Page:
Trump seemed like he might enter the general election season pretty close to Clinton but has dug himself in a hole, similar to the Hokies in 2010. Fortunately for Trump and his supporters, there is still a chance to dig themselves out and win unlike the Hokies had before the College Football Playoff in 2010 but will he or is his early hole plus the momentum of others too much?
Gary Johnson and Jill Stein, and the 1995 Virginia Tech Hokies
The 1995 season was a breakthrough year for Frank Beamer and the Virginia Tech Hokies that launched them as a threat on the national stage. This was two seasons after the Hokies made their first bowl game in the Frank Beamer era and went 8-4 in 1994 to start to gain some momentum.
In 1995, the Hokies started off the season with two losses but then took off after that and won nine-straight to earn a trip to the Sugar Bowl. On the big stage, the Hokies rose to the occasion shocking the Texas Longhorns and finishing tenth in the rankings.
For the Libertarian Party and Green Party, they see this election year as an opportunity to start gaining national relevance just like the Hokies in 1995.
Of course, the Libertarians momentum nearly got stopped at their convention with Gary Johnson having to suffer through a second ballot to gain the presidential nomination before his preferred VP Bill Weld also had to deal with two rounds of voting. Meanwhile, Stein and the Green Party didn’t start gaining much attention until the rise of progressive Bernie Sanders that makes Stein an intriguing option for Bernie supporters.
Like the Hokies, Johnson and Stein have a chance to bring the greatest relevance to their parties in a long time. Johnson is making progress in four-way polls towards the magic 15% while Stein is showing signs of that as well. What does seem clear is that like the 1995 Hokies, this may be the national breakthrough year for both the Libertarians and the Green Party.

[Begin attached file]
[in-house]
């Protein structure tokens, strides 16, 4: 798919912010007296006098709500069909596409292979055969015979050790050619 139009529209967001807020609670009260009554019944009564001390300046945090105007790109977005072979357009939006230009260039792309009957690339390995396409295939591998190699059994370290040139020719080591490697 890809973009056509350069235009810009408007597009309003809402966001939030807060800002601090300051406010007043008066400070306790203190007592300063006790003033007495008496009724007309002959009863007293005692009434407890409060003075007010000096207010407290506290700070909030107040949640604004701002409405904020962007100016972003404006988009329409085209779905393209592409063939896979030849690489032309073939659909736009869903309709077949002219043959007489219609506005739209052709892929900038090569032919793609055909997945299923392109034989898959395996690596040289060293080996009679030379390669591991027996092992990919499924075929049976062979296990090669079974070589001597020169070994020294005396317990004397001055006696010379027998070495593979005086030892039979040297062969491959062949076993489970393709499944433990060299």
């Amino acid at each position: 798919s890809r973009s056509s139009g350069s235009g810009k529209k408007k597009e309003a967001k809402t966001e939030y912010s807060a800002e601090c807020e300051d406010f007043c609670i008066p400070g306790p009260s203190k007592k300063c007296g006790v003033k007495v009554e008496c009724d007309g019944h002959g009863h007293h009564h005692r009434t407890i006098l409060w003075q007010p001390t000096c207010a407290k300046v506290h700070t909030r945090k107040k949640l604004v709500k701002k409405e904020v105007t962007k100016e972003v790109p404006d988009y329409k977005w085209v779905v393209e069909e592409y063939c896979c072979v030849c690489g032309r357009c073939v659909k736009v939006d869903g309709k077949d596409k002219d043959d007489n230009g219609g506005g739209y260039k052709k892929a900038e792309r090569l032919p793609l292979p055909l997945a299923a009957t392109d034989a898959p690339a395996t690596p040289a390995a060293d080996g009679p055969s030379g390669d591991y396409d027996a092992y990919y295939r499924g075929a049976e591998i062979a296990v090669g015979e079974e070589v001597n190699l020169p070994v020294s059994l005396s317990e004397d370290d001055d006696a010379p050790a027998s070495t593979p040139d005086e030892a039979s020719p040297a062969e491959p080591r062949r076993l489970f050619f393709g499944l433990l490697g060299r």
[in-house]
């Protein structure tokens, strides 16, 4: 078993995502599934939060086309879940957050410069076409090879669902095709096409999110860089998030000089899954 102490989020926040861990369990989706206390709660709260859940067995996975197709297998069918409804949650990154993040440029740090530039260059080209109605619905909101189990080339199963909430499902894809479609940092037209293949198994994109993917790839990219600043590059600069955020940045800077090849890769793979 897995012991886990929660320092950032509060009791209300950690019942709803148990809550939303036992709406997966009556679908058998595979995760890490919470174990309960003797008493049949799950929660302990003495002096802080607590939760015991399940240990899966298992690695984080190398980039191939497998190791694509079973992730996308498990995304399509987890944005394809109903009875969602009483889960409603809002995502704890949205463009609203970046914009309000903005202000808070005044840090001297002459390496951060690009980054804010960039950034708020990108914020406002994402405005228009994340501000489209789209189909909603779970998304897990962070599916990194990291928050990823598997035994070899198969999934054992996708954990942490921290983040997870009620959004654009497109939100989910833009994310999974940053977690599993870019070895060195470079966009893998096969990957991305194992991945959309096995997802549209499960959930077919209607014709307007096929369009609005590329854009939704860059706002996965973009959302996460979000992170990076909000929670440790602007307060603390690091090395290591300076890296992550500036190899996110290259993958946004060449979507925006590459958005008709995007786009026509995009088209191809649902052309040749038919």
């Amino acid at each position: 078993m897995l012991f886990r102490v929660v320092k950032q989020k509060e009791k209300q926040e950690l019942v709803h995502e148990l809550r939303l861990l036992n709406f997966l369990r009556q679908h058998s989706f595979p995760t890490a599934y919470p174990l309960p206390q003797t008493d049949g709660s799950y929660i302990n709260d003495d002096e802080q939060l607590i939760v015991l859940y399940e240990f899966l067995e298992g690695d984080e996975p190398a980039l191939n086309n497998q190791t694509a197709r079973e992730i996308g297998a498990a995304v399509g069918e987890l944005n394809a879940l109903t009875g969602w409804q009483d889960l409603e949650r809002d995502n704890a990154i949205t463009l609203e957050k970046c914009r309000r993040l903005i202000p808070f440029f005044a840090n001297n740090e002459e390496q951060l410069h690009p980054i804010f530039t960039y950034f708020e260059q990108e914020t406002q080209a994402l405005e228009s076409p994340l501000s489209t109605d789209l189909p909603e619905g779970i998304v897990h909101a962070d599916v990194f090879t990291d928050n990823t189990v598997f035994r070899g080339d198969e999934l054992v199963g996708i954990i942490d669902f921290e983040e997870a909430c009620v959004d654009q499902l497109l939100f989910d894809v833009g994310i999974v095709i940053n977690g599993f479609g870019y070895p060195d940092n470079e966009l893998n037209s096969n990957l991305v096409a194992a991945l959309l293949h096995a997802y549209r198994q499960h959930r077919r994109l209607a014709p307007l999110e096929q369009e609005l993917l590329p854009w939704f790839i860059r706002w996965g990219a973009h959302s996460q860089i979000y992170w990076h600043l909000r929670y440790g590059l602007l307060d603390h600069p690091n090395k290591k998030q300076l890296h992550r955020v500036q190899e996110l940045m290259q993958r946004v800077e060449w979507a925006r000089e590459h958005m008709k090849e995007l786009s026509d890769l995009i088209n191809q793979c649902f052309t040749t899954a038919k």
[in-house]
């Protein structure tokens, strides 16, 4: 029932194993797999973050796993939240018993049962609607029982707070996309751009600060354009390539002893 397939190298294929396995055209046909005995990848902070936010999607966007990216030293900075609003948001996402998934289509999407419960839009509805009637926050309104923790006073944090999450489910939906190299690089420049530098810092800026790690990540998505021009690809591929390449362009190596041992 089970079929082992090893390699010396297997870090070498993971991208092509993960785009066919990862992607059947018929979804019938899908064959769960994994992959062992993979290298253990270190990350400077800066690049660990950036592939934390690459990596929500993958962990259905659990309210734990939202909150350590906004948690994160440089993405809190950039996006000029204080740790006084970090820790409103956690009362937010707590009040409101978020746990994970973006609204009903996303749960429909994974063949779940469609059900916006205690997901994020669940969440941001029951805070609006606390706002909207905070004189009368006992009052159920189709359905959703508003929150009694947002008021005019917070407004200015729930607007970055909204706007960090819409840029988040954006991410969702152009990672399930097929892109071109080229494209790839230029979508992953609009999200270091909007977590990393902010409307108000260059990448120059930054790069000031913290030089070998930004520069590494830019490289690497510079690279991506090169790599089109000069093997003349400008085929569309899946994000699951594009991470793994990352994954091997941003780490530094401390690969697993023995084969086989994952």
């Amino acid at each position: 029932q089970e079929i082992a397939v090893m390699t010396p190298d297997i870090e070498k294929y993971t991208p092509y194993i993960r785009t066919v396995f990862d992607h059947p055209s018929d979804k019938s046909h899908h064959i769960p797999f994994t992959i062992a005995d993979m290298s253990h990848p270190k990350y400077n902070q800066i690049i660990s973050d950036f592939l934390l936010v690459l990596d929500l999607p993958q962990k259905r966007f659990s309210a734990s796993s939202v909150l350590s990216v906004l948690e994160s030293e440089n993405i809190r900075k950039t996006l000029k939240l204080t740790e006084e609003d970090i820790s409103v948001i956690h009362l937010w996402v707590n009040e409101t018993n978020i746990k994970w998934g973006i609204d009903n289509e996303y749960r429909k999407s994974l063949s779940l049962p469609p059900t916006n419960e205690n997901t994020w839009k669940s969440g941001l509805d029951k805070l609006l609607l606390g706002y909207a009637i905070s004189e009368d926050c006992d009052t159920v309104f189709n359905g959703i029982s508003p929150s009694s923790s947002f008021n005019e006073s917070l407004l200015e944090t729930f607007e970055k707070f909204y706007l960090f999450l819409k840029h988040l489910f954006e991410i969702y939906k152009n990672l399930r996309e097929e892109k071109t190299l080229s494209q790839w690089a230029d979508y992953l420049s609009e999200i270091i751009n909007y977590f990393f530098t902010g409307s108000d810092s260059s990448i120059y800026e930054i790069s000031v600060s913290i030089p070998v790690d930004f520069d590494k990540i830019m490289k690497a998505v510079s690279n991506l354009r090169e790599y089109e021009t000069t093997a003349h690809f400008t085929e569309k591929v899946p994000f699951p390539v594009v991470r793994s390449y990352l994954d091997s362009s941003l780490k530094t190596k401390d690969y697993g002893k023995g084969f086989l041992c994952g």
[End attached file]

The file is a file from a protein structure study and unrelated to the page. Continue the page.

Bernie Sanders and the 2011 Virginia Tech Hokies
The 2011 Virginia Tech Hokies started the season as a sleeper to be a national title contender and won all four non-conference games ahead of a home game against the Clemson Tigers. However, the Hokies couldn’t get the job done against Clemson but the Hokies knew that the season was far from over.
After that loss, the Hokies would win seven-straight games to make the ACC Championship and jump all the way to fifth in the rankings with the national title not completely out of reach. However, the Hokies once again slipped up against Clemson before losing to Michigan in the “Danny caught the ball” Sugar Bowl.
Bernie Sanders’s campaign has gone a lot like that as the independent, democratic socialist that many thought could maybe get some attention but didn’t get serious attention as a contender. Sanders also built some early momentum before going into a big delegate hole to Hillary Clinton on Super Tuesday.
Sanders kept pushing after that, going on an impressive primary winning streak and giving himself an outside chance still of getting the nomination. However, Sanders once again ran into the wall in the primaries with the largest delegates as he couldn’t get by Clinton in key states like New York and California, which proved costly.
For Sanders, the most delegate-rich states and days were some of his worst days just like the Hokies in two big games against Clemson.